Mixed martial arts (MMA) is rapidly growing in popularity in the United States and abroad. This combat sport joins athletes from a wide variety of martial art disciplines, each with characteristic and distinguishing injury profiles, together in competition.

Simulated matches are a relevant component of training for mixed martial arts (MMA) athletes. This study aimed to characterize time-motion responses and investigate physiological stress and neuromuscular changes related to MMA sparring matches.

Facial trauma in sports has been associated with temporomandibular disorders. Because of the intensity and duration of training needed for elite-level competitions, high-performance athletes can have two to five times more traumatic injuries than recreational athletes. This study aimed to investigate the prevalence of temporomandibular disorders in high-performance martial arts fighters and compare it with the prevalence in recreational athletes and non-athletes.

Want to become an MMA legend? Mental preparation and physical fitness are key to your success as a mixed martial arts fighter, but knowing your goals and how to achieve them is just as important.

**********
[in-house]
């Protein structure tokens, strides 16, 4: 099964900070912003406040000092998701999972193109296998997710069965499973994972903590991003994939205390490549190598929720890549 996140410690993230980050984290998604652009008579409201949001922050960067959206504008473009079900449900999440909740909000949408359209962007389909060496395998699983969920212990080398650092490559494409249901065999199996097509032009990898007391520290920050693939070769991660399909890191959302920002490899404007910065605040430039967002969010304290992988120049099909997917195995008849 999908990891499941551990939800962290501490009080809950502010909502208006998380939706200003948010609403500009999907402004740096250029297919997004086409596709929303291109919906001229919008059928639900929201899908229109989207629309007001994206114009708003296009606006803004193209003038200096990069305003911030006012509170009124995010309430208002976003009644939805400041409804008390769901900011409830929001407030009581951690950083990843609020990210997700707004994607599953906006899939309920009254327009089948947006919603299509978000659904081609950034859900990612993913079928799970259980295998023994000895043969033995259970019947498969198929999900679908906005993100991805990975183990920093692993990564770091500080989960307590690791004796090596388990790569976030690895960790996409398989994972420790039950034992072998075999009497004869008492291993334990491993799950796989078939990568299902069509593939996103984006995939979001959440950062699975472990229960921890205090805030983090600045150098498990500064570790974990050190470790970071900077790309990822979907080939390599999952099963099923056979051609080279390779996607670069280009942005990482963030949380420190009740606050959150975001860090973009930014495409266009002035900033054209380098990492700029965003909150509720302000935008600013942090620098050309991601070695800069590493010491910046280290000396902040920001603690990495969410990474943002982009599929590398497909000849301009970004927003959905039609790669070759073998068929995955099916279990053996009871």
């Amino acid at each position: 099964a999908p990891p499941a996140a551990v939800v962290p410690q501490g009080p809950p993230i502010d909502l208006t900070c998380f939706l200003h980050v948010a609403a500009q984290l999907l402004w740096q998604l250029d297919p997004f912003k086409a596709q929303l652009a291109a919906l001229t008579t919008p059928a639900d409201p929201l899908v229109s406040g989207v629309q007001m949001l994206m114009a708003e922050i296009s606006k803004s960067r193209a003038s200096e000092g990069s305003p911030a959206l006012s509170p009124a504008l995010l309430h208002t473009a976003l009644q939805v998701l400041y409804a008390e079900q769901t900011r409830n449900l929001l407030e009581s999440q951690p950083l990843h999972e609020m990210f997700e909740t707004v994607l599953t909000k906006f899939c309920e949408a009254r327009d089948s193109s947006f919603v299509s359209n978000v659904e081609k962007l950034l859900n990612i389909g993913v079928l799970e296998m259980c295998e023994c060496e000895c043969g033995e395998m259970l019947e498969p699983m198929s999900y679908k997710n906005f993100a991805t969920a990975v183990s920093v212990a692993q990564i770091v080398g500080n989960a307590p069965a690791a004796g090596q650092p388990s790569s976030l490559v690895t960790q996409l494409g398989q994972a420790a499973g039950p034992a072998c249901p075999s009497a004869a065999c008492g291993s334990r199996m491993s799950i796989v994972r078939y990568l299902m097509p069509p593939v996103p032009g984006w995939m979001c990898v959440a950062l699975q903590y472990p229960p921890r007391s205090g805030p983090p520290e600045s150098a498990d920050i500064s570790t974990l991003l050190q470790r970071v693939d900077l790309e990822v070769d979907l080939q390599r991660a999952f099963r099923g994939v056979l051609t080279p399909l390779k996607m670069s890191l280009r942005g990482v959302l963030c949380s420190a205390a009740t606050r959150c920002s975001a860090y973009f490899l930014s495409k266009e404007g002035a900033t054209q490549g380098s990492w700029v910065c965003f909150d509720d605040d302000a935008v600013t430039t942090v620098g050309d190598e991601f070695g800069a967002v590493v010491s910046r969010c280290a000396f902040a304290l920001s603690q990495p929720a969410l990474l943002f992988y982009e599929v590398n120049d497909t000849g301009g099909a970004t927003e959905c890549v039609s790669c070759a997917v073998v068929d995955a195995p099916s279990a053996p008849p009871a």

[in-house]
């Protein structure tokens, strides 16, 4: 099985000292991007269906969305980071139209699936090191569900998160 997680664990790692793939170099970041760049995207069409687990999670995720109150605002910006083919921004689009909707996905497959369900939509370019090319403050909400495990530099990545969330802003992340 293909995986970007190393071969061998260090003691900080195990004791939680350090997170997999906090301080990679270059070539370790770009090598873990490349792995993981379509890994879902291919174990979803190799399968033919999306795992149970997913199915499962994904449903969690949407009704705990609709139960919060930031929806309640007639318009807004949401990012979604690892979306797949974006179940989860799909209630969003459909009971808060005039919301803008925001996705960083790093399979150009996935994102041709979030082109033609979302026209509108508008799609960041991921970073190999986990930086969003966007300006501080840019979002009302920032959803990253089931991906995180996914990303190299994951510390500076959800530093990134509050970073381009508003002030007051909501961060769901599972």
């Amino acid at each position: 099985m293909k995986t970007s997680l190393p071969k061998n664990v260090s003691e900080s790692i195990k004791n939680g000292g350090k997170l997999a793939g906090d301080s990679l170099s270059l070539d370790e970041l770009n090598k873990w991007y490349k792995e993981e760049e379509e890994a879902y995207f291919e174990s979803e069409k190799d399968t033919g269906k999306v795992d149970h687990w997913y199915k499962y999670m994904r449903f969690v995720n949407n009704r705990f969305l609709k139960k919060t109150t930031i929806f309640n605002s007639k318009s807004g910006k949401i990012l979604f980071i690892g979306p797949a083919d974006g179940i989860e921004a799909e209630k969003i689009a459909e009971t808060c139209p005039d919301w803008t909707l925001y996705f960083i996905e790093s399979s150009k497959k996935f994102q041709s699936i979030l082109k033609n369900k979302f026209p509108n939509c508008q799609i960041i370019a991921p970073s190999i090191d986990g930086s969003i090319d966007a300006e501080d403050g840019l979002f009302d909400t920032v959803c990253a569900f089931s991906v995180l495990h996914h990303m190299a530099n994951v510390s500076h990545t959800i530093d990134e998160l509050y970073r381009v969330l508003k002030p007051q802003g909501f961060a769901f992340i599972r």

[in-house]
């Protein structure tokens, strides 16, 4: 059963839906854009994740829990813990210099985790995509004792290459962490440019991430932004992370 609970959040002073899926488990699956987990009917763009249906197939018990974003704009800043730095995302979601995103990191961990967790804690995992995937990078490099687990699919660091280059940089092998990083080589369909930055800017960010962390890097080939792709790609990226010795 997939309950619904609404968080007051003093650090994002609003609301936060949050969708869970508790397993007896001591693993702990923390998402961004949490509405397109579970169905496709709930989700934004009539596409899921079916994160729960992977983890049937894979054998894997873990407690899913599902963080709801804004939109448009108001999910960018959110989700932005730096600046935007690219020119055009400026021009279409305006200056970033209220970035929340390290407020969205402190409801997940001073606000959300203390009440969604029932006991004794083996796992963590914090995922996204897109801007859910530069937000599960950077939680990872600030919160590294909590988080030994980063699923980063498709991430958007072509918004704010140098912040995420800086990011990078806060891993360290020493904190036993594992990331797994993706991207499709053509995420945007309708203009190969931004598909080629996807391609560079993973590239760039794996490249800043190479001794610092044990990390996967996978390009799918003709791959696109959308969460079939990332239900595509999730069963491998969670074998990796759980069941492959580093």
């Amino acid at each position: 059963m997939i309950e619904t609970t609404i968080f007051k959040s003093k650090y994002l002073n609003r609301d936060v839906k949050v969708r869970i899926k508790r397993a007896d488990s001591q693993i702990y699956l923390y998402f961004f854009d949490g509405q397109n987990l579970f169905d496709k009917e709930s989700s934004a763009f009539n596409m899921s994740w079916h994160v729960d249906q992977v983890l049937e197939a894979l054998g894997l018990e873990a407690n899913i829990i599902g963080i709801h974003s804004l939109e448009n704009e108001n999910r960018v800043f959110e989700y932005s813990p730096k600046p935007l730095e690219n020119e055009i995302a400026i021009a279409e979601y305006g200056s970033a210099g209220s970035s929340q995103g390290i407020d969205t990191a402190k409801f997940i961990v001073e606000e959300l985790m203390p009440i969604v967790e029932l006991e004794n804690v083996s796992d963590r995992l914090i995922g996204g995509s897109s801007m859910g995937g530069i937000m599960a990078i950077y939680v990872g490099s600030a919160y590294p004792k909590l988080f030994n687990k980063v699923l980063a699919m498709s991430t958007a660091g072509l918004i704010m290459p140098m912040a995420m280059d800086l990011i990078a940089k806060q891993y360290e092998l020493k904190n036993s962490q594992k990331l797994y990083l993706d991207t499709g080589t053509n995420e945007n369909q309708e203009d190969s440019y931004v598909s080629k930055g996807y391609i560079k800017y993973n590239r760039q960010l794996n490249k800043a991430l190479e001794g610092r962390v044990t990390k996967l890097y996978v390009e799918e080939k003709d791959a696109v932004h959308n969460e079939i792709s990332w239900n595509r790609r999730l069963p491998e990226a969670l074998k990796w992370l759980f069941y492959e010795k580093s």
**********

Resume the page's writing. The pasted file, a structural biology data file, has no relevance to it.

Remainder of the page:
Mixed martial arts (MMA) is an increasingly popular combative sport involving aggressive techniques that present substantial injury risk. We examined the incidence and types of injuries sustained in MMA fights and compared this with injuries sustained in boxing matches.

Gas mask training has been falsely marketed to athletes as a ‘hypoxic training aid’, even though the composition of air filtered through the mask and into the lungs is the same as outside air.

The purpose of this article is to inform fighters and coaches in the mixed martial arts about the nature of instability training, and to provide guidance for those who wish to engage in it.The term ‘instability training’ was chosen over other commonly used terms, like ‘core stability training’, because it emphasises the training goal, which is to create instability in each exercise, not stability. In this article, the term ‘core’ refers to the musculature that supports the trunk (i.e. rib cage and spine), upper extremity (shoulder girdle) and lower extremity (pelvic girdle). All of these muscles work together as an integrated whole to maintain balance, rather than in isolation4 and core stability (or balance) is controlled through complex neuronal communication between peripheral sensors within the core musculature and central brain structures.6